The US has launched more products claiming low or no sodium than any other country in the past three years, according to a new report from Packaged Facts – but consumers still prioritize good taste.
The US Department of Agriculture has estimated that the average American gets about 4,000mg of sodium a day, well above the recommended daily maximum of 2,300mg. Excessive sodium intake has been linked to increased risk of high blood pressure, heart disease and stroke. And with an estimated 75 percent of sodium in the average US diet coming from packaged foods, industry is already under pressure to reformulate foods to contain less sodium.
However, Packaged Facts claims that reducing sodium intake is not at the top of consumers’ list of priorities for dietary change. The market research organization said that low-sodium is not as important to consumers’ healthy eating agendas as eating more fruit and vegetables, more fiber or limiting saturated fat, sugar and trans fat. Nevertheless, “if good-tasting, lower-sodium options are offered, consumers will buy them,” it said, as consumers are interested in eating healthier foods overall.
Sodium reduction poses many challenges for manufacturers, including functionality as a leavening agent or preservative, as well as consumers’ flavor preference. But there is still huge momentum in the industry to reduce sodium.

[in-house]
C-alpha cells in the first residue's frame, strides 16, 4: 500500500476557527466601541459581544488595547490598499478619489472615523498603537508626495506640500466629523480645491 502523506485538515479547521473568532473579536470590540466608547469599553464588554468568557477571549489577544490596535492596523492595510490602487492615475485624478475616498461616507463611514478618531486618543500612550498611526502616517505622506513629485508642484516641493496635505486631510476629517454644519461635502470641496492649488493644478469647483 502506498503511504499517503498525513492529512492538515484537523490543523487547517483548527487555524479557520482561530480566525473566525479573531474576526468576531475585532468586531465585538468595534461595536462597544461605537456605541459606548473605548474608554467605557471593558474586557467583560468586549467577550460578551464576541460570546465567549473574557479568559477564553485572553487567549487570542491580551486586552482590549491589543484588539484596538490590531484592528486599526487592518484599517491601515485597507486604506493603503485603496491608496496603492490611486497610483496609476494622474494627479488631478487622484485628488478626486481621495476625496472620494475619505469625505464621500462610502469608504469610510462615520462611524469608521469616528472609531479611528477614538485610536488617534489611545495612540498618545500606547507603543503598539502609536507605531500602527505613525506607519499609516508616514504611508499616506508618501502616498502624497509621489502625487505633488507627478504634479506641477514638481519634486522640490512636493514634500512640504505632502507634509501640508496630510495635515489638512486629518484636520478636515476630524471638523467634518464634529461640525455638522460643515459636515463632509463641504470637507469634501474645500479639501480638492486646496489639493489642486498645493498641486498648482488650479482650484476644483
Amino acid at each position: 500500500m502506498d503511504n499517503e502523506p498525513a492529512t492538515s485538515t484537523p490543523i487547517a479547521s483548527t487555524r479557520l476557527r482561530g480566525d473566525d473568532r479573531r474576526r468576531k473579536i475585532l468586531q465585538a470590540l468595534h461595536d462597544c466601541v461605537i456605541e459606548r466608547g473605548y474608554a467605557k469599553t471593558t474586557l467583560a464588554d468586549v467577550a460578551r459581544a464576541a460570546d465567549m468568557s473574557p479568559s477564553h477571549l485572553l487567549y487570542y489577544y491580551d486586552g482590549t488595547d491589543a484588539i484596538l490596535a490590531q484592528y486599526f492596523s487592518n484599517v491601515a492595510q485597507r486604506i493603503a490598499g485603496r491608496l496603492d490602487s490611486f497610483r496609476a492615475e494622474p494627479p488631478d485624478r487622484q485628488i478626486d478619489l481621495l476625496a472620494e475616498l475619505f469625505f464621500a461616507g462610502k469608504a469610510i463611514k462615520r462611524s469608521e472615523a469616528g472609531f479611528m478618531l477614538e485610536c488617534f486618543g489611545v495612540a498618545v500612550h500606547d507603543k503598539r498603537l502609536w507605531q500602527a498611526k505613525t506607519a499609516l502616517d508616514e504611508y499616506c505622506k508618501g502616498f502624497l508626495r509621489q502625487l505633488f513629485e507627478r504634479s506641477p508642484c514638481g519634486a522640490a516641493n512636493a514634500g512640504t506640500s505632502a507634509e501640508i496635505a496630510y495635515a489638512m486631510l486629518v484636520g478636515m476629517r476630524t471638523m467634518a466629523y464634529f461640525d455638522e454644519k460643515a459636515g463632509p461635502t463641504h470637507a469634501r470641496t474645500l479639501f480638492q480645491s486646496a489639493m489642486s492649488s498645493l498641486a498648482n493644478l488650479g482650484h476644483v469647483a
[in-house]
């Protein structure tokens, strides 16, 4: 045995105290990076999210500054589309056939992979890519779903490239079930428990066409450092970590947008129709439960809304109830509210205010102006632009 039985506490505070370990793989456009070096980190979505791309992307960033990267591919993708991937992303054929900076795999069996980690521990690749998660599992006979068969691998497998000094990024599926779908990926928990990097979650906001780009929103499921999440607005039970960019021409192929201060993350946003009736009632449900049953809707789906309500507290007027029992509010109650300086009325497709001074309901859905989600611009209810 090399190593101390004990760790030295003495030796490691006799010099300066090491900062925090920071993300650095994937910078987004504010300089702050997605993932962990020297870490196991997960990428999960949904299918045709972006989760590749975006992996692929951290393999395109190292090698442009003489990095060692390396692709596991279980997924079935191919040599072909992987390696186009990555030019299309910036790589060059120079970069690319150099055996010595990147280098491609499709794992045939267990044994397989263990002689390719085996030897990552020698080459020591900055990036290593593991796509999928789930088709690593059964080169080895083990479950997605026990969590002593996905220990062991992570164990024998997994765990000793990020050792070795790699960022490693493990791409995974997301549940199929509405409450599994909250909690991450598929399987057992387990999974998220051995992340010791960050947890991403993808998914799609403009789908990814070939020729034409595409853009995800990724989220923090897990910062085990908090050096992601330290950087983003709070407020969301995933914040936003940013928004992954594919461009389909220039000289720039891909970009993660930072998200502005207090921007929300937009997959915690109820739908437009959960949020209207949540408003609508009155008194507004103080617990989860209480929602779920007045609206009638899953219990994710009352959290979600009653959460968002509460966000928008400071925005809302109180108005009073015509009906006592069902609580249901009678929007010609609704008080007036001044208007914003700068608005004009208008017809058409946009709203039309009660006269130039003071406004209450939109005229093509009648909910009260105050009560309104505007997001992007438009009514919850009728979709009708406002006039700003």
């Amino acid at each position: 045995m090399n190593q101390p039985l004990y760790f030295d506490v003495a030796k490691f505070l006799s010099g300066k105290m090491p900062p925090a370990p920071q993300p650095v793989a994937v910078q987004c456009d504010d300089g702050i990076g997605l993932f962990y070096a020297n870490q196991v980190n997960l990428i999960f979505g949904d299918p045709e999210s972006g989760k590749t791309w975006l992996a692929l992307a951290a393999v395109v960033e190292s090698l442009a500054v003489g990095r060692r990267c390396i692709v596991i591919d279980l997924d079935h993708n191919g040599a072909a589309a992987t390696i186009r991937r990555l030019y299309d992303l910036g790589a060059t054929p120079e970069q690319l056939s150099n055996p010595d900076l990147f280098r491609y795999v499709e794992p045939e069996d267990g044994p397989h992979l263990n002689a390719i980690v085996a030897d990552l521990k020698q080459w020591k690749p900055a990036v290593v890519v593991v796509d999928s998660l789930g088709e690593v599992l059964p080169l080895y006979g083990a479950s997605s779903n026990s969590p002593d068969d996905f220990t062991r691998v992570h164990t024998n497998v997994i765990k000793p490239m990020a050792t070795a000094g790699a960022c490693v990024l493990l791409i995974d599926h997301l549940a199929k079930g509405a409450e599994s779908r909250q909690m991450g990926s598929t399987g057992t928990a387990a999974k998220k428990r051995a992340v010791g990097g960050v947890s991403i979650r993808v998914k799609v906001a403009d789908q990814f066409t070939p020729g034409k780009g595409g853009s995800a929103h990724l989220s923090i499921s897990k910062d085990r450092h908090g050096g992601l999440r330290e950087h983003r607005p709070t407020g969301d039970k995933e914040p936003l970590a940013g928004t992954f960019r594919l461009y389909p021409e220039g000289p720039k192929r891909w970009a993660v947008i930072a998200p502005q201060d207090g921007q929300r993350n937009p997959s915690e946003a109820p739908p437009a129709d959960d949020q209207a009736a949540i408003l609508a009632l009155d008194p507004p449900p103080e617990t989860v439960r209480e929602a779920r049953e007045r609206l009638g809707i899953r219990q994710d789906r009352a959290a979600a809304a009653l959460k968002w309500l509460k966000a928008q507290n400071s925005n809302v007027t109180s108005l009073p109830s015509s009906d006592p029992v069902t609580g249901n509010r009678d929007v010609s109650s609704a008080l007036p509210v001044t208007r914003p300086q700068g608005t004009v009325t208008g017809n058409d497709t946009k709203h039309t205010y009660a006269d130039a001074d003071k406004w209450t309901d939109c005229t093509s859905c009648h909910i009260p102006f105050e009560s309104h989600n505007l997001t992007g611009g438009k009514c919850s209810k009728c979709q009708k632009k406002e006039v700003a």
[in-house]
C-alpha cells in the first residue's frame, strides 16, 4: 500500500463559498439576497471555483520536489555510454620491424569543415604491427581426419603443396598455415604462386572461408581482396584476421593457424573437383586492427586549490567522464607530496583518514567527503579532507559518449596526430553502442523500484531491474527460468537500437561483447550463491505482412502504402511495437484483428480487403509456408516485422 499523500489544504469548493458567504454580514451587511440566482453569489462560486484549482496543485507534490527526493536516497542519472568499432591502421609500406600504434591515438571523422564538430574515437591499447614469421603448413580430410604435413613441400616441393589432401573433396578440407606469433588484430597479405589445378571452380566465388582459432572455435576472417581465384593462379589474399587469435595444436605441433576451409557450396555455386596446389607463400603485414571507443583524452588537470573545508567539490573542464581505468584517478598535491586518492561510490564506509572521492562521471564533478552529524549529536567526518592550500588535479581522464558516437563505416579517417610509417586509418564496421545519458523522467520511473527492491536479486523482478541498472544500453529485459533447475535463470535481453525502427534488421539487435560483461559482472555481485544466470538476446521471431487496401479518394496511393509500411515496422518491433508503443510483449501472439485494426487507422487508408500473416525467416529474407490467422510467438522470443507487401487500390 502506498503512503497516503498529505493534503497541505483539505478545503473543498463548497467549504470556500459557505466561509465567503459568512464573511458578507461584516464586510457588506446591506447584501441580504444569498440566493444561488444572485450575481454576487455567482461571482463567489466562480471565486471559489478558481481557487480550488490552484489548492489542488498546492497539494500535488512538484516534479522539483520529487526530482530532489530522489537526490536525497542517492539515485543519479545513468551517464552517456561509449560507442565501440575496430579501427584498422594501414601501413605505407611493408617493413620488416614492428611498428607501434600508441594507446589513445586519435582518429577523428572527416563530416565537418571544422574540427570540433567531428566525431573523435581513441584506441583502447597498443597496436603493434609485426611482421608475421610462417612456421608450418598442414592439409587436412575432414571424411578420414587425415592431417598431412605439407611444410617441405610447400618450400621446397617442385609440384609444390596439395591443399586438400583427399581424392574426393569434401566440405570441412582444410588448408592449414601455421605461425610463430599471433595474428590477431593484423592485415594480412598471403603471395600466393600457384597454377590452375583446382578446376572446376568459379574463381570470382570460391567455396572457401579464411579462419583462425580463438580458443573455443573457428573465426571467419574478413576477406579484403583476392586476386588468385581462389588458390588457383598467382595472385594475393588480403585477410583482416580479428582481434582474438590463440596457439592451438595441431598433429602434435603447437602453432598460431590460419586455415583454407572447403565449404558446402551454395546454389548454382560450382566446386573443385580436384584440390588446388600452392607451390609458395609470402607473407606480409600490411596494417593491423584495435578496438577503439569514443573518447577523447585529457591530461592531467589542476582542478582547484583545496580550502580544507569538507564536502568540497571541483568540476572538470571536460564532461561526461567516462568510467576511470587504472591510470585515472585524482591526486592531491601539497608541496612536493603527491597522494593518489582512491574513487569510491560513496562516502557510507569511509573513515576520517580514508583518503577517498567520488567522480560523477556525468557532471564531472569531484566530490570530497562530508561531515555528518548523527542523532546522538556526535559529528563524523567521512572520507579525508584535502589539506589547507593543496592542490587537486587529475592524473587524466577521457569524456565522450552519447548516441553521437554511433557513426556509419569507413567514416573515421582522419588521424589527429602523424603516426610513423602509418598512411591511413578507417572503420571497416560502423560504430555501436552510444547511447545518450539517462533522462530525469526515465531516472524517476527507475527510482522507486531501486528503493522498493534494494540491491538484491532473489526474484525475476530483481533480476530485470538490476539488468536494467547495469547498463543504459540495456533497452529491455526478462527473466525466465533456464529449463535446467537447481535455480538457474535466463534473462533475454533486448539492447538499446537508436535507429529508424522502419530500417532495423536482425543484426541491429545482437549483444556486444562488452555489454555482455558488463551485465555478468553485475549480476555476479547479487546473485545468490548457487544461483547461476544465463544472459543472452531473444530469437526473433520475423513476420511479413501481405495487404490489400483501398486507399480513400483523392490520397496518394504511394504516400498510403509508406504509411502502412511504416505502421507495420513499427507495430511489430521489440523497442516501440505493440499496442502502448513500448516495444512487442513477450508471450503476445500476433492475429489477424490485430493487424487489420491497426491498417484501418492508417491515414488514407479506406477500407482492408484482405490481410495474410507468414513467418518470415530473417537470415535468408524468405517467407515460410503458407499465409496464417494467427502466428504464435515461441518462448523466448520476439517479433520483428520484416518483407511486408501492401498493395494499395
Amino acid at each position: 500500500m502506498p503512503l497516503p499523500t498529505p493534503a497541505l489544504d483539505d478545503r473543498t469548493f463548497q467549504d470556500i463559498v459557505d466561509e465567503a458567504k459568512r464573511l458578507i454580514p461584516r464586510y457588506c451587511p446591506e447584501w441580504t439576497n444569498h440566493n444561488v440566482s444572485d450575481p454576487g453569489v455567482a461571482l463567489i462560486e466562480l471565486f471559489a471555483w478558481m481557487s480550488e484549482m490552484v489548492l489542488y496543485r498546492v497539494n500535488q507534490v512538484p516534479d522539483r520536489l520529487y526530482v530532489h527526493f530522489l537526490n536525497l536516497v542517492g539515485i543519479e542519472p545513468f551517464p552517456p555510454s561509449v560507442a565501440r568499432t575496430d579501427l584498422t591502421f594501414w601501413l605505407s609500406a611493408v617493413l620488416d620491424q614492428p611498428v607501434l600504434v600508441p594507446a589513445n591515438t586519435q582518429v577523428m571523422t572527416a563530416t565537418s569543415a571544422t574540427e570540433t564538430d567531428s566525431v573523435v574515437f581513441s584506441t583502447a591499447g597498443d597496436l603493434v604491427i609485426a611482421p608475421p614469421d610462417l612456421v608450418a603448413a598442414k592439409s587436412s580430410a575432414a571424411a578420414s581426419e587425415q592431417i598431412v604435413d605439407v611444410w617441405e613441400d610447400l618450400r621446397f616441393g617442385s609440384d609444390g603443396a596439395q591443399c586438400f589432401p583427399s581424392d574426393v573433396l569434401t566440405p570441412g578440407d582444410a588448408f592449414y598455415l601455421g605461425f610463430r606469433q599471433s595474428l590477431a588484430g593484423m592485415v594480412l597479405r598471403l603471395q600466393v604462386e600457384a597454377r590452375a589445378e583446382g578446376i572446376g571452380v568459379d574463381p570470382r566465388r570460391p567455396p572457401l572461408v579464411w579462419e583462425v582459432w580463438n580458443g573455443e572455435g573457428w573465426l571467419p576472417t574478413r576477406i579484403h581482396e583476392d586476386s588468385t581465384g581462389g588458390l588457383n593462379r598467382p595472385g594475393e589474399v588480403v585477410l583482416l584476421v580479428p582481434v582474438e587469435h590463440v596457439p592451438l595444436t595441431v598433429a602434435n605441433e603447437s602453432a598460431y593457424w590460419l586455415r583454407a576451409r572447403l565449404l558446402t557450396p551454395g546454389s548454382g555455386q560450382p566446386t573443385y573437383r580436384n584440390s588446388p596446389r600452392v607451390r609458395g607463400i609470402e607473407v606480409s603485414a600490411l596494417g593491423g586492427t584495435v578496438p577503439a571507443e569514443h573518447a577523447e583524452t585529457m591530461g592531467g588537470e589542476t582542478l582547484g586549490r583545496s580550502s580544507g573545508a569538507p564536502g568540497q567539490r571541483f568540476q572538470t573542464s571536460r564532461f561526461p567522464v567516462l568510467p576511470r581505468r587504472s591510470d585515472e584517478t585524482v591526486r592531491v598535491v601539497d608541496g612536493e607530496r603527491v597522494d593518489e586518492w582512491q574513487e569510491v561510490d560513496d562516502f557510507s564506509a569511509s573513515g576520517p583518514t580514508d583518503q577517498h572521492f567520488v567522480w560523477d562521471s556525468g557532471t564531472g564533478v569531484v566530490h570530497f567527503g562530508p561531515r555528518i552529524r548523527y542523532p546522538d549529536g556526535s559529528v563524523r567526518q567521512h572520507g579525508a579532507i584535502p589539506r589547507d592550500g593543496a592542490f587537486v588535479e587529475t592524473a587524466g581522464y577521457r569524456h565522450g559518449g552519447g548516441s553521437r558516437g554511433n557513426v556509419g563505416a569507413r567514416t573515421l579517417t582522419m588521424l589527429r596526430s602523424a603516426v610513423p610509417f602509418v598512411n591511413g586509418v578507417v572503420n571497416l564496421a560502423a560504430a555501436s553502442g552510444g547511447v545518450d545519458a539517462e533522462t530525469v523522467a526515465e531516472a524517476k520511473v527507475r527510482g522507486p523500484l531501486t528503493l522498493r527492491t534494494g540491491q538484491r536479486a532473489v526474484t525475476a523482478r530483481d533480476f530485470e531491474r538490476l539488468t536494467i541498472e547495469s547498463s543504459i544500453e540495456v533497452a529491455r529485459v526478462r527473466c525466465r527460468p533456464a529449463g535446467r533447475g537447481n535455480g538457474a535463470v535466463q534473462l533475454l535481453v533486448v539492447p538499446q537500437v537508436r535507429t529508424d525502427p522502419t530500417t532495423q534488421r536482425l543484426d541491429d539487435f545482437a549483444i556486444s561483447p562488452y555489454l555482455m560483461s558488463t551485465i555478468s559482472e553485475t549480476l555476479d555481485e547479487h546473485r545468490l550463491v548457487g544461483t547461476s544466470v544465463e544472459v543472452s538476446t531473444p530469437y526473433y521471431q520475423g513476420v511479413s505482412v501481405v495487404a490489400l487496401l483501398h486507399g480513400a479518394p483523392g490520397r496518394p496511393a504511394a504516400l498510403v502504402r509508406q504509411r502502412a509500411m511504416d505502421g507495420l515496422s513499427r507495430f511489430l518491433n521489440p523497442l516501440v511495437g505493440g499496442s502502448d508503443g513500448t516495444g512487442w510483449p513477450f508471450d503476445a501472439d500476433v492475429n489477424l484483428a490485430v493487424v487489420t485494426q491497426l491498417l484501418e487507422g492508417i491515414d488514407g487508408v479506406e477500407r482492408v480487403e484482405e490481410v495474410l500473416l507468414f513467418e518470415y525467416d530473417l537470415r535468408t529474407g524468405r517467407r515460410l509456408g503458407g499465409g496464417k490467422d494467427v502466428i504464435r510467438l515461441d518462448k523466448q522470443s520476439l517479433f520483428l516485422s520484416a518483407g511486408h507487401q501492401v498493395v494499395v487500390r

According to Datamonitor figures, there were 762 food or non-alcoholic drink launches with a low- or no-sodium claim in the United States from 2005 to 2009 – more than five times more than Japan, with the second highest number of low- or no-sodium product launches, or 152.
Several major food manufacturers have already started to reduce the amount of sodium in their products. Kraft, for example, announced its intention to reduce the sodium content of its entire North American portfolio by an average of 10 percent over the next two years.
President of Kraft Foods’ health and wellness division Rhonda Jordan told Packaged Facts: “We are reducing sodium because it’s good for customers, and, if done properly, it’s good for business. A growing number of consumers are concerned about their sodium intake, and we want to help them translate their intentions into actions.”
ConAgra set an across the board sodium reduction target of 20 percent by 2015 in October. And Unilever also announced a sodium reduction strategy last April, but instead of pledging a percentage reduction in salt levels, Unilever went for a more complex approach.
It aims to reduce salt levels down to the WHO maximum recommendation of 5g (about 2000mg sodium) a day by 2015. To measure salt reduction by this target Unilever has said it will assess the contribution of its products to the daily salt intake of consumers and adjust salt levels accordingly.